• Dining

A Barrel Full of Pumpkins

Barrel-aging gives pumpkin beers A much-needed edge

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October 4, 2017
By Jeff Gredlein | The Beer Snob

Beers and barrels have a long and torrid relationship. Historically, if you go far enough back, you’ll see that most beer came in contact with wood at some point. So, letting beer hang out in a barrel is nothing new, although with the dearth of beers out today having ‘spent time’ in wooden barrels, you might think it so.

Most English Barleywines and old ales are held in the wooden containers. In fact, old ales get their name from the aging process they undergo after brewing, where beers are kept in wood vessels to mature and gain character.

But it wasn’t just the English who were keeping beer in barrels. The Belgian brewers were certainly putting their sour ales into these types of vessels, amongst other styles. And German brewers too were likely keeping some of their stronger beers, possibly Doppelbocks and Altbiers, in wooden containers.

Storage of beer in barrels was once the only method of keeping ale before it was to be drunk. But, these vessels were coated on the inside so to keep the wood flavors away from the brew.

In more recent times, brewers have begun ‘barrel-aging’ brewed beer in containers previously holding a variety of liquors, most often bourbon, to import even more exotic flavors to their beer. Today, it’s not unusual to see any variety of liquor barrel used, and even wine-barrels have gotten into the fray.

Most barrel-aging is saved for the strongest and darkest beers (Russian Imperial Stouts and Old Ales are often aged this way), although other styles can get this treatment. However, a few of the seasonal pumpkin beers have received the aged treatment over the last few years, and now that pumpkins are actually on the farmer’s stand (weren’t we seeing pumpkin beers back in July? Hmmm…), let’s get to those gourds.

Heavy Seas The Great’er Pumpkin, is an Imperial Pumpkin Ale made “greater” by a spell of bourbon barrel aging. A 9 percent alcohol by volume (ABV) on this beer means this is no session brew. An overwhelming beer to say the least, some bourbon barreled beers almost seem to be a half & half beer and bourbon concoction, and the Great’er Pumpkin is heading in that direction. Think all the pumpkin spices combined with the boozy flavors of bourbon, oak and vanilla. Some pumpkin is in there if you look, but your tongue and taste buds might be too drunk with flavor to find it.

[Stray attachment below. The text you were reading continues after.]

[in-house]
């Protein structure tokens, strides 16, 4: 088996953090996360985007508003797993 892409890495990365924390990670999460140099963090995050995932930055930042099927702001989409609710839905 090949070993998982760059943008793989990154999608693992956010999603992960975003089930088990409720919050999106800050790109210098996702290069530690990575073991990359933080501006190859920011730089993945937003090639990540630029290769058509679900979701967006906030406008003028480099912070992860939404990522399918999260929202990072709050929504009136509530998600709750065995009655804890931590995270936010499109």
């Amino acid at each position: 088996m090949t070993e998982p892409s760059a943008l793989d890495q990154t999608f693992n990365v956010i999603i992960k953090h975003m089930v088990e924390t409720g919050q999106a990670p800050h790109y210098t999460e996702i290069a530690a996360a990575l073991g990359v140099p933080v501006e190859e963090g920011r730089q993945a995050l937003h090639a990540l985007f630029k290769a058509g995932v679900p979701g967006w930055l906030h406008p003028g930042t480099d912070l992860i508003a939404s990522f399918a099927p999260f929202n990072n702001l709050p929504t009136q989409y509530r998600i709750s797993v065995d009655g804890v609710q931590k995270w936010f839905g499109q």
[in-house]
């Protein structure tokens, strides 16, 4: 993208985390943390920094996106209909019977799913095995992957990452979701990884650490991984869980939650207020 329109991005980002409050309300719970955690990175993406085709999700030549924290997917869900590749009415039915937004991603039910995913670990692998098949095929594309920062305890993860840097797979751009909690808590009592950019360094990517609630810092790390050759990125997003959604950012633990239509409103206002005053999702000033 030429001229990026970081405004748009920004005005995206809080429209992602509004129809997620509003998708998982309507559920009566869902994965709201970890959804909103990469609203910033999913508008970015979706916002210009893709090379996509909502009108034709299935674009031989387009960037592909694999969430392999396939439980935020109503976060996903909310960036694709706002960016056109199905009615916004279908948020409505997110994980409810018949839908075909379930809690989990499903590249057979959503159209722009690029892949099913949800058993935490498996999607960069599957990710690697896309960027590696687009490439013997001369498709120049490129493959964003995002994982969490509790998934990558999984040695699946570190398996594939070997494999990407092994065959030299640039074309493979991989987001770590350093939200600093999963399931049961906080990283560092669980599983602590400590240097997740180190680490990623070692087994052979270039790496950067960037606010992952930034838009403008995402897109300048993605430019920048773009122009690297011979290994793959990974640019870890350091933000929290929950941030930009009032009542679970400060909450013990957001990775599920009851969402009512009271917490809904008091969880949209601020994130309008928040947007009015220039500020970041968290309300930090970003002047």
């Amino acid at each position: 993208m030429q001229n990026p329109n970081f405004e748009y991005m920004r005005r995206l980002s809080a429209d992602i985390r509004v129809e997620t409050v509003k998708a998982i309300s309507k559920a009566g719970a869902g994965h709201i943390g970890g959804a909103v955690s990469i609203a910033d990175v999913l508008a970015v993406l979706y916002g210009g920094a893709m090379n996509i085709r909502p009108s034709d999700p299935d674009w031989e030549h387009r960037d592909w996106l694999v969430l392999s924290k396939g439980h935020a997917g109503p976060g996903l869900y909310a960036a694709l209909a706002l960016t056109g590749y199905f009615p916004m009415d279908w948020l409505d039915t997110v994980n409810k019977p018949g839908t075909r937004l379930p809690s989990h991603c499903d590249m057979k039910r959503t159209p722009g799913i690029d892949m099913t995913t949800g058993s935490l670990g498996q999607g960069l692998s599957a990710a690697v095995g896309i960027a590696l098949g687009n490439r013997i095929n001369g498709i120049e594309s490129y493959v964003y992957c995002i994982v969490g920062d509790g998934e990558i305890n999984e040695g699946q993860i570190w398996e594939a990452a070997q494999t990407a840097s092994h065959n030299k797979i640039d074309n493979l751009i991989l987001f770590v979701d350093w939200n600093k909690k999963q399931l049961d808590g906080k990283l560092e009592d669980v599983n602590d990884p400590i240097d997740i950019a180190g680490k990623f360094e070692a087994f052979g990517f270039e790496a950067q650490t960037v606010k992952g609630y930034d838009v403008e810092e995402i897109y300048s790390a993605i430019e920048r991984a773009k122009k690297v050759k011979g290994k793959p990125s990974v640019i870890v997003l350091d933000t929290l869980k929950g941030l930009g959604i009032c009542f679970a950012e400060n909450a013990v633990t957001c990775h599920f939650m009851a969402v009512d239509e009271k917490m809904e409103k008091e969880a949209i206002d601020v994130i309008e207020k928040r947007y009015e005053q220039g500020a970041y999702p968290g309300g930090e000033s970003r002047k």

Uinta Brewery’s Crooked Line Oak Jacked Imperial Pumpkin Ale is, to me, what a high gravity, barrel-aged pumpkin ale should be. Crooked Line, a small batch of beers from Uinta, is not overwhelmingly boozy; the 10.31 percent (Hey Hey Halloween) ABV is moderately well hidden in the brew, being aged in oak and not specifically bourbon barrels. This beer is spicy, rich, slightly sweet, and boasting of pumpkin and pie flavors. A fuller mouthfeel only adds to the luxurious drinking aspects of this imperial ale.

And only last week, I snagged two bottles of Avery Brewing Co.’s take on the style, the 15 percent ABV, Pump[KY]n. This pumpkin ale is a porter brewed with Pumpkin & Spices, aged in Bourbon Barrels. The bottle lists rocky mountain water, malted barley, flaked oats, pumpkin, nutmeg, cinnamon, allspice, cloves, hops and yeast. A bit on the sweet side, it’s luscious, boozy, woody, spicy and delightful. Enjoy the brews … Cheers.

Gene’s Haufbrau has at more than 200 beers in bottles or on tap. While they don’t have every beer the Beer Snob writes about, they probably  have most. E-mail the Beer Snob at publisher@westof.net.

 

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